This is part of my operating manual series opening up the playbook of private equity and company building luminaries. Check out past ones with Mark Leonard, Andrew Wilkinson, Robert F. Smith, Joe Liemandt, Felix Dennis and Mike Speiser.
If you are interested in buying, growing, and selling small companies, check out my course & community on it at IndiePE.com.
Mike Speiser runs the best venture studio in the world at Sutter Hill. ~20% of their companies have been multi-billion dollar outcomes. Snowflake just IPO'd at $63B at they own 20% of it. Here is how he does it.
Speiser finds 2-3 co-founders and becomes the founding investor/CEO 2 days/week. He starts 1 new company per year.
He runs the customer development process, works to find product/market fit, handles fundraising, operations, and sales.
Then hands it off.
Founders generally prefer to stay when the startup is doing well. So VCs looking for replacement CEOs are often selling failing co's.
Speiser is different. His model is built on stepping down once companies are working. Executives know these are great opportunities.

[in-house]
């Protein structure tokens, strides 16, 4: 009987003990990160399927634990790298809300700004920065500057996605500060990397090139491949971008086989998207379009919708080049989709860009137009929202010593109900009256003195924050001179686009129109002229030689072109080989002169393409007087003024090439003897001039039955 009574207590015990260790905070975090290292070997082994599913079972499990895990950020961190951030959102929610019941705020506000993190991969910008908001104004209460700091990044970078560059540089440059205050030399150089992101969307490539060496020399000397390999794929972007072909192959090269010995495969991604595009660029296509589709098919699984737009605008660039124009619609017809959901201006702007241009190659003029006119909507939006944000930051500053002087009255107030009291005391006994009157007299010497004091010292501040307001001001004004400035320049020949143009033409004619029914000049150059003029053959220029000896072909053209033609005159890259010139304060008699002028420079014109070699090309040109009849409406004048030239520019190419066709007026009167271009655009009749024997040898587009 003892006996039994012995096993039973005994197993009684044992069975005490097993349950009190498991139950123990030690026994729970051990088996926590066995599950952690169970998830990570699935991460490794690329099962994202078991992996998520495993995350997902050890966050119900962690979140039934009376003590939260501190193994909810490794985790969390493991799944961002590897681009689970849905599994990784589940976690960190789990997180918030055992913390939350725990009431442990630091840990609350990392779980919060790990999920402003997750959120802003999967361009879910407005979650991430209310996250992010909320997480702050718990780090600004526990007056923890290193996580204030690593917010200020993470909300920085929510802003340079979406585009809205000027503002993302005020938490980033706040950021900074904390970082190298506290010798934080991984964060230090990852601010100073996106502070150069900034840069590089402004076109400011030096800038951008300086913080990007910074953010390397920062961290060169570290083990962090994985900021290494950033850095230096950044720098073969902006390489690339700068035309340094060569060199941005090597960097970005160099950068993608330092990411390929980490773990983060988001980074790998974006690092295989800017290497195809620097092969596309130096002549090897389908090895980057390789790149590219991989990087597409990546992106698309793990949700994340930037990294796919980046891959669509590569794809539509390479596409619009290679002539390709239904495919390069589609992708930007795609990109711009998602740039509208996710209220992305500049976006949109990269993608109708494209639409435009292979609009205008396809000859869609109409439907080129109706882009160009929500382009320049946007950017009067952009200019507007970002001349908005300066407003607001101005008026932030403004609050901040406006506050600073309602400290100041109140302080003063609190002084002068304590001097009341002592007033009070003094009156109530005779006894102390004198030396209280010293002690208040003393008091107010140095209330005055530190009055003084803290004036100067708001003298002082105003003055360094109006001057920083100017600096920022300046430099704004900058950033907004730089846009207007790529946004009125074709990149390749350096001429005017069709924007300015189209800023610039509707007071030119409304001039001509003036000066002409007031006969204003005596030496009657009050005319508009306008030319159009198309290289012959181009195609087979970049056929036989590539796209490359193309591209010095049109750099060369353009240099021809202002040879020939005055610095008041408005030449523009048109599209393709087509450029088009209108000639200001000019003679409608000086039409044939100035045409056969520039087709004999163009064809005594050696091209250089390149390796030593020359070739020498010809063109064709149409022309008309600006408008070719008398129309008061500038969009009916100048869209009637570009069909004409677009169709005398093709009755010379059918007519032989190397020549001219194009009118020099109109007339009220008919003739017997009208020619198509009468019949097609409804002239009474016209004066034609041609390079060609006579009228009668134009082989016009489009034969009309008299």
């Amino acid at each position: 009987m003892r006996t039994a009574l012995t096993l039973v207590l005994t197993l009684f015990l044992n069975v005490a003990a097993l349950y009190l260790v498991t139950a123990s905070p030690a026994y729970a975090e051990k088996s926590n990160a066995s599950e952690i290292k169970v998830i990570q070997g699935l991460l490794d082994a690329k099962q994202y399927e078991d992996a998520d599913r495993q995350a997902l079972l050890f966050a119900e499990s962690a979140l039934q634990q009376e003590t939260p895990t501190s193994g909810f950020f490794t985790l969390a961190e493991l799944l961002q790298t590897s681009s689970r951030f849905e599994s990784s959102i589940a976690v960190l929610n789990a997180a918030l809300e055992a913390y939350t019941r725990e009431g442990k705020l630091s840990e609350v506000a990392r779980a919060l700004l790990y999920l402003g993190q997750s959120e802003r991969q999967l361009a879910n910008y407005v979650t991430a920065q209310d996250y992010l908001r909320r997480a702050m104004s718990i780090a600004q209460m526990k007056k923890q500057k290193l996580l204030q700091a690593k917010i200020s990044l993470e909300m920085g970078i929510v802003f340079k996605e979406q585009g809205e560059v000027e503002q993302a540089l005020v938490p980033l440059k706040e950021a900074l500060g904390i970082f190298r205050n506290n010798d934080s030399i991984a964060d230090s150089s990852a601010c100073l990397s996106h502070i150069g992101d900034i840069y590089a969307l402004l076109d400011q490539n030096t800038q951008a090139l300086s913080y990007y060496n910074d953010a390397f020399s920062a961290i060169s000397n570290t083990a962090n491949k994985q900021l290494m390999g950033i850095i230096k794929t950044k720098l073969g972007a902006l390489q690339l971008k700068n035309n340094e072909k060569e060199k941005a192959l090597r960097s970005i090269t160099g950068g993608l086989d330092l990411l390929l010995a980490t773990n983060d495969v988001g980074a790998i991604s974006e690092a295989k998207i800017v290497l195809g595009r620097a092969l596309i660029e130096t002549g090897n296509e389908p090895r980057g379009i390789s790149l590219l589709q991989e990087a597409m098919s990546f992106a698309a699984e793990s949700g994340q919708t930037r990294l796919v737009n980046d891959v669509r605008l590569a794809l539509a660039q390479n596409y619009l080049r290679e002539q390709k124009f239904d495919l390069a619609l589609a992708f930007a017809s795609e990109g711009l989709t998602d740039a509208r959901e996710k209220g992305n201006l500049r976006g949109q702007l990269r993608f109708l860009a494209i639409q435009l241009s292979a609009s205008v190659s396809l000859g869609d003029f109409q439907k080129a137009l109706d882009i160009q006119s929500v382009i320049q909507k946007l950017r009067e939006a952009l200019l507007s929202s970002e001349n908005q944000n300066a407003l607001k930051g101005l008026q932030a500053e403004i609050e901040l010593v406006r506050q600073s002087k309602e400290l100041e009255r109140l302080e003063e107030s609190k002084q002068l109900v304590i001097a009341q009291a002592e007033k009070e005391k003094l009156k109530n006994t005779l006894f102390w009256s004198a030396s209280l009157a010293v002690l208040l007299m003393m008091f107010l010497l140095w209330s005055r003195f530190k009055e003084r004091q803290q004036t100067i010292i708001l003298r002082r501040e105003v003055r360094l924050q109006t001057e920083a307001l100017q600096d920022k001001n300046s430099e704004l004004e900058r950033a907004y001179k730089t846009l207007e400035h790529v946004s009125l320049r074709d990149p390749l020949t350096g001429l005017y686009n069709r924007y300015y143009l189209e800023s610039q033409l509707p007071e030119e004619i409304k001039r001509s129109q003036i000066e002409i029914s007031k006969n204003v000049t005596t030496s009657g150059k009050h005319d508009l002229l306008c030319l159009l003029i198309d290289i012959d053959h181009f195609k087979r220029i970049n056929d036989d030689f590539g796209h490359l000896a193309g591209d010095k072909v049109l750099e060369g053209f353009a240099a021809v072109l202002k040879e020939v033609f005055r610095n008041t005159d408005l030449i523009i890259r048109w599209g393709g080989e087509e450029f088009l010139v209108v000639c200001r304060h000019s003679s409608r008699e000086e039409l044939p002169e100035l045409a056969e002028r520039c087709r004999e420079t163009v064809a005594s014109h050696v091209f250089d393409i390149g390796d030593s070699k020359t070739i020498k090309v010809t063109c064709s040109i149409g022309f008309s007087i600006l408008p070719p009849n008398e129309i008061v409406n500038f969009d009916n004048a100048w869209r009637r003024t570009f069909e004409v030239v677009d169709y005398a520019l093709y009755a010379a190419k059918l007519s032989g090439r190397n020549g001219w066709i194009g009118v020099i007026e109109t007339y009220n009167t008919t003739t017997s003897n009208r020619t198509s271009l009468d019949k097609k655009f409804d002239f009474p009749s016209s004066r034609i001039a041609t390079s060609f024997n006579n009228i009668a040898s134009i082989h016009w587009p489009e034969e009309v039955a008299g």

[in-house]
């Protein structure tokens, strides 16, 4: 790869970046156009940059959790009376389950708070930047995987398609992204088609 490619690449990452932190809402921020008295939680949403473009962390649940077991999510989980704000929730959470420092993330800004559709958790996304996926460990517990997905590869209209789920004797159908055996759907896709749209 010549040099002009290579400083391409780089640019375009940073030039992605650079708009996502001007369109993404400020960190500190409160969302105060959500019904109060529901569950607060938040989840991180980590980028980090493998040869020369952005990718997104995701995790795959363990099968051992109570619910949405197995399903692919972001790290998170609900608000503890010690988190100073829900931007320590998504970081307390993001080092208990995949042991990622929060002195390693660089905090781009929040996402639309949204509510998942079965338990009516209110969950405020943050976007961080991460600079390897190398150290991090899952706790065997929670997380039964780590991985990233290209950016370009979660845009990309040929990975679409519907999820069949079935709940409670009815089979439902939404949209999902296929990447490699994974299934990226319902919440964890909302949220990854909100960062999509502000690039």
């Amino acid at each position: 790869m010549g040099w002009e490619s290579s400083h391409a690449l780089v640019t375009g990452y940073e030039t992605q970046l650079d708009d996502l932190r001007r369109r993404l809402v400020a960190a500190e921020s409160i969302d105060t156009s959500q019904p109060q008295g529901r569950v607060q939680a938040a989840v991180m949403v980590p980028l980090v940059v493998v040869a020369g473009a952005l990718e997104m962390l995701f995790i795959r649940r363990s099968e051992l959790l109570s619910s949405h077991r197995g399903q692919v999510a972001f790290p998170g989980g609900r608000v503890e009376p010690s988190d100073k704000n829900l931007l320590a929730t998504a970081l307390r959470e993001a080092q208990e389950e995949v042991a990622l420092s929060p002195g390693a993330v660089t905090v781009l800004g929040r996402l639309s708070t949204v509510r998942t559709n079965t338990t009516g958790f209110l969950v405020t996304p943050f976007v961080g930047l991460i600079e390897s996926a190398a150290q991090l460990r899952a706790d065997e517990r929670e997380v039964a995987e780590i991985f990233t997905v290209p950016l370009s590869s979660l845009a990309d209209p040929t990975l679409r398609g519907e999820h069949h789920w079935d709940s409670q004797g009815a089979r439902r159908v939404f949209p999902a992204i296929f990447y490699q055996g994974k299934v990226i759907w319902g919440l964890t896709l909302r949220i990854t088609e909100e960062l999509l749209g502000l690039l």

Better Founding Teams
Since he's the CEO, he can focus on getting the right technical co-founders that have strong views on what to build & ability to build it.
Speiser meets with hundreds of potential founders and customers before deciding who to incubate a company with.
Securing initial enterprise customer pilots is much easier with a strong brand and pre-existing relationships with potential customers.
Doing this repeatedly gives them a playbook for honing in on the ideal customer profile, how to structure the pilots, etc.
Some founders will balk at the lower equity and lack of autonomy.
Originating companies is a massive amount of work. He gets far fewer shots on goal since he only does incubations.
The model scares off some founders that are afraid he'll start a competitor.
Speiser’s approach is to find a market undergoing a massive technology shift and go all-in on the transition.
He takes technical risk over distribution risk. The demand is there if it works. Most don't think it'll work yet.
It takes guts. Timing is everything.
They often do most of the first few rounds themselves.
Ability to self finance gives companies more flexibility on timing.
If raising is a distraction or they can't raise, Speiser can take the round & get back to building. Waiting for market to come around.
Snowflake ($63B) is all-in on cloud data warehouses. Not on-premise data warehouses.
Pure Storage ($4B) is all-in on flash storage. Not hybrid or disk storage.
Ghost Locomotion is all-in on computer vision autonomous driving. Not hybrid or LiDAR autonomous driving.